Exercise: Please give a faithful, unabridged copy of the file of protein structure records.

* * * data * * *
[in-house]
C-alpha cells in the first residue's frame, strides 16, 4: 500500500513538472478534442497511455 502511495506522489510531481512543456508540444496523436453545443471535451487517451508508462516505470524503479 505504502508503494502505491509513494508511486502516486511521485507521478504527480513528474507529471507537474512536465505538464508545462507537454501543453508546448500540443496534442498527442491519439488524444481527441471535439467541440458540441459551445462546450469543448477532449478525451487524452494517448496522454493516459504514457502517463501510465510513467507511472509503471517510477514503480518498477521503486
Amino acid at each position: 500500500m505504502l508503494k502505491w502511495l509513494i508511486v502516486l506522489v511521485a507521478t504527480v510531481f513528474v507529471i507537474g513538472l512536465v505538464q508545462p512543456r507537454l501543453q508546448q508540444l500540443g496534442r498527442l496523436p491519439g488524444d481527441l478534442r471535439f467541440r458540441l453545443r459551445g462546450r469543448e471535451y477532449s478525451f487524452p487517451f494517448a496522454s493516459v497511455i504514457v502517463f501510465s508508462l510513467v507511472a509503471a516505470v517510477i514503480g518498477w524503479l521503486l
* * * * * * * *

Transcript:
[in-house]
C-alpha cells in the first residue's frame, strides 16, 4: 500500500513538472478534442497511455 502511495506522489510531481512543456508540444496523436453545443471535451487517451508508462516505470524503479 505504502508503494502505491509513494508511486502516486511521485507521478504527480513528474507529471507537474512536465505538464508545462507537454501543453508546448500540443496534442498527442491519439488524444481527441471535439467541440458540441459551445462546450469543448477532449478525451487524452494517448496522454493516459504514457502517463501510465510513467507511472509503471517510477514503480518498477521503486
Amino acid at each position: 500500500m505504502l508503494k502505491w502511495l509513494i508511486v502516486l506522489v511521485a507521478t504527480v510531481f513528474v507529471i507537474g513538472l512536465v505538464q508545462p512543456r507537454l501543453q508546448q508540444l500540443g496534442r498527442l496523436p491519439g488524444d481527441l478534442r471535439f467541440r458540441l453545443r459551445g462546450r469543448e471535451y477532449s478525451f487524452p487517451f494517448a496522454s493516459v497511455i504514457v502517463f501510465s508508462l510513467v507511472a509503471a516505470v517510477i514503480g518498477w524503479l521503486l